Who Do You Write to in a Government Proposal?

When you submit a proposal to a federal agency in response to a Request for Proposals (RFP), your proposal is reviewed a government team of evaluators.  Who are they, and how do you write to them?

As Alan L. Heisig, a veteran proposal consultant, points out, you must accomplish a difficult task by writing to three different types of evaluation audiences.  Before you write your proposal, however, you must keep an important principle in mind – your narrative cannot be written from your company’s point of view.  It must be written from the agency’s perspective to be competitive.

There are three audiences you need to keep in mind.  Heisig has posed the kinds of questions each audience will ask about your proposal.

Source Selection Authority

Can your company achieve the goals in the RFP?

Why is your company best qualified?

Source Selection Evaluation Board

Is the proposal logical and credible?

What are its relative merits?

What are the risks for the government?

Contracting Officer

Is the proposal compliant?

Is the cost reasonable?

Does the proposal raise any regulatory or legal issues?

Because these three types of reviewers probably will be evaluating different parts of your proposal, the proposal team should write to different reviewers, who are described below.

Executive Summary.  The Source Selection Authority will evaluate this section as it relates to the government agency’s mission point-of-view.  All members of the Source Selection Evaluation Board will read it too.  This is your first and perhaps last opportunity to make a powerful impression.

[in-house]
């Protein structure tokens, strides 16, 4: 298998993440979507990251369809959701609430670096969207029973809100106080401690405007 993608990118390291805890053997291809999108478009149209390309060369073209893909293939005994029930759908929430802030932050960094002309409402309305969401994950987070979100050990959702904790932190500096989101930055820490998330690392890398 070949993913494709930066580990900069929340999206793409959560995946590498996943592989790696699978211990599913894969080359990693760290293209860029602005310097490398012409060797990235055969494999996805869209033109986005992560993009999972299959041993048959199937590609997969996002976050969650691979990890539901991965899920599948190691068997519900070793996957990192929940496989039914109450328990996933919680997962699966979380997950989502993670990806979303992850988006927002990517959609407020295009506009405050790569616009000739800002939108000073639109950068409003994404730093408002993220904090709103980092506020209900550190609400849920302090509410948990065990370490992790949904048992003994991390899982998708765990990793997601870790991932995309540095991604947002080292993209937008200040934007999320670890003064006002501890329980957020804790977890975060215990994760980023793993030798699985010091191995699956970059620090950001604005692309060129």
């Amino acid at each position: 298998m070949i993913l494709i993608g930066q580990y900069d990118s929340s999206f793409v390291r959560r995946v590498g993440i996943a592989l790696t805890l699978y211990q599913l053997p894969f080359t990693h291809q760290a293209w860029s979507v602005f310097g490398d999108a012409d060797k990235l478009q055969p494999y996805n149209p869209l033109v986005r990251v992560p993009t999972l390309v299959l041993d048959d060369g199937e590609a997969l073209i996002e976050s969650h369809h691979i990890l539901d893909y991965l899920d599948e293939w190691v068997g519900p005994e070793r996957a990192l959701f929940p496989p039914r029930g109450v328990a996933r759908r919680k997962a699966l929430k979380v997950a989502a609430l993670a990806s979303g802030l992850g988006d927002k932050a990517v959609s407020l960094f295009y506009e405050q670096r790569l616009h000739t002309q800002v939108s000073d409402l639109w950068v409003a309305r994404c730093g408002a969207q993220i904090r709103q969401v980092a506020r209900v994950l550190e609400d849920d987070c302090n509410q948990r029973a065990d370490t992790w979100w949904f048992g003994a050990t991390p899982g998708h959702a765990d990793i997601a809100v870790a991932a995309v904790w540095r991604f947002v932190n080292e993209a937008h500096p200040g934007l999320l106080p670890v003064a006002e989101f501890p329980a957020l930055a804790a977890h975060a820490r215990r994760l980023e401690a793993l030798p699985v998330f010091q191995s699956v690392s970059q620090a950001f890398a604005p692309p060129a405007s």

Technical Volume, Management Volume, and Past Performance.  The Source Selection Evaluation Board will read these sections with the goal of eliminating as many proposals as possible.  Here it is important to be complete, compliant, and persuasive.

Cost Volume and Contracting Sections.  The Contracting Officer will make sure that the contract that results is consistent with the agency’s contracting rules and regulations.

Because government proposals are evaluated by different people with varied perspectives, you should write the different sections of the proposal to appeal to different kinds of reviewers.  The Executive Summary, however, should be written in non-technical language for all reviewers, and it needs to shine.